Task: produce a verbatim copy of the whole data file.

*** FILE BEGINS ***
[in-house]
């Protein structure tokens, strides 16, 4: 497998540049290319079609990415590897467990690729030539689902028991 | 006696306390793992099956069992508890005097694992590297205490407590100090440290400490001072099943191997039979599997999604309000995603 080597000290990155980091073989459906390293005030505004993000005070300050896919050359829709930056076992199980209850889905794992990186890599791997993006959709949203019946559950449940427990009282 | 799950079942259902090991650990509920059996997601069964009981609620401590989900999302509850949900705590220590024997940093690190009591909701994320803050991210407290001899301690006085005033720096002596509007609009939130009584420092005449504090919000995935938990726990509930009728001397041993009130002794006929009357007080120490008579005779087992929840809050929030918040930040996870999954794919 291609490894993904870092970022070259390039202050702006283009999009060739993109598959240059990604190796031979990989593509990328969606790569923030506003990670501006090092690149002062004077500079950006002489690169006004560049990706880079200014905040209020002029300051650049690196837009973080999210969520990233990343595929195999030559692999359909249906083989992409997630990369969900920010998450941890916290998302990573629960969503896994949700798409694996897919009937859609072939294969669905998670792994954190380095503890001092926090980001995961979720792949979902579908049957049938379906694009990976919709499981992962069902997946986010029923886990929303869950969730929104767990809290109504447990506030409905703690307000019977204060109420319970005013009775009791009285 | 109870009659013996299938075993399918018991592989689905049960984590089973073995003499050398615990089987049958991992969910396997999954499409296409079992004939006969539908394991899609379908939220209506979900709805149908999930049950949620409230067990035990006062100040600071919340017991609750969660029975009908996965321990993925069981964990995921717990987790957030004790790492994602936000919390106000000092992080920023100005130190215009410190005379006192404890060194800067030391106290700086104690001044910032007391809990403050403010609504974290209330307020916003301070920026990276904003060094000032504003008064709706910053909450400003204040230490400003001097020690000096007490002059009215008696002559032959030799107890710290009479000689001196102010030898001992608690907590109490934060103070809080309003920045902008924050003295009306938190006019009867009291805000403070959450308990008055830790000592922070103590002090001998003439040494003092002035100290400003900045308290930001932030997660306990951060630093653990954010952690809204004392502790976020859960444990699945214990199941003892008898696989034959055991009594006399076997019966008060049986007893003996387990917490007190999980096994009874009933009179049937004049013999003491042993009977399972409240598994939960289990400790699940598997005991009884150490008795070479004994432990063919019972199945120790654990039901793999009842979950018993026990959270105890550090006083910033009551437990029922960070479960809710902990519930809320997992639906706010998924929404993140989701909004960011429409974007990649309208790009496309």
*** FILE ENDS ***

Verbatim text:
[in-house]
């Protein structure tokens, strides 16, 4: 497998540049290319079609990415590897467990690729030539689902028991 | 006696306390793992099956069992508890005097694992590297205490407590100090440290400490001072099943191997039979599997999604309000995603 080597000290990155980091073989459906390293005030505004993000005070300050896919050359829709930056076992199980209850889905794992990186890599791997993006959709949203019946559950449940427990009282 | 799950079942259902090991650990509920059996997601069964009981609620401590989900999302509850949900705590220590024997940093690190009591909701994320803050991210407290001899301690006085005033720096002596509007609009939130009584420092005449504090919000995935938990726990509930009728001397041993009130002794006929009357007080120490008579005779087992929840809050929030918040930040996870999954794919 291609490894993904870092970022070259390039202050702006283009999009060739993109598959240059990604190796031979990989593509990328969606790569923030506003990670501006090092690149002062004077500079950006002489690169006004560049990706880079200014905040209020002029300051650049690196837009973080999210969520990233990343595929195999030559692999359909249906083989992409997630990369969900920010998450941890916290998302990573629960969503896994949700798409694996897919009937859609072939294969669905998670792994954190380095503890001092926090980001995961979720792949979902579908049957049938379906694009990976919709499981992962069902997946986010029923886990929303869950969730929104767990809290109504447990506030409905703690307000019977204060109420319970005013009775009791009285 | 109870009659013996299938075993399918018991592989689905049960984590089973073995003499050398615990089987049958991992969910396997999954499409296409079992004939006969539908394991899609379908939220209506979900709805149908999930049950949620409230067990035990006062100040600071919340017991609750969660029975009908996965321990993925069981964990995921717990987790957030004790790492994602936000919390106000000092992080920023100005130190215009410190005379006192404890060194800067030391106290700086104690001044910032007391809990403050403010609504974290209330307020916003301070920026990276904003060094000032504003008064709706910053909450400003204040230490400003001097020690000096007490002059009215008696002559032959030799107890710290009479000689001196102010030898001992608690907590109490934060103070809080309003920045902008924050003295009306938190006019009867009291805000403070959450308990008055830790000592922070103590002090001998003439040494003092002035100290400003900045308290930001932030997660306990951060630093653990954010952690809204004392502790976020859960444990699945214990199941003892008898696989034959055991009594006399076997019966008060049986007893003996387990917490007190999980096994009874009933009179049937004049013999003491042993009977399972409240598994939960289990400790699940598997005991009884150490008795070479004994432990063919019972199945120790654990039901793999009842979950018993026990959270105890550090006083910033009551437990029922960070479960809710902990519930809320997992639906706010998924929404993140989701909004960011429409974007990649309208790009496309």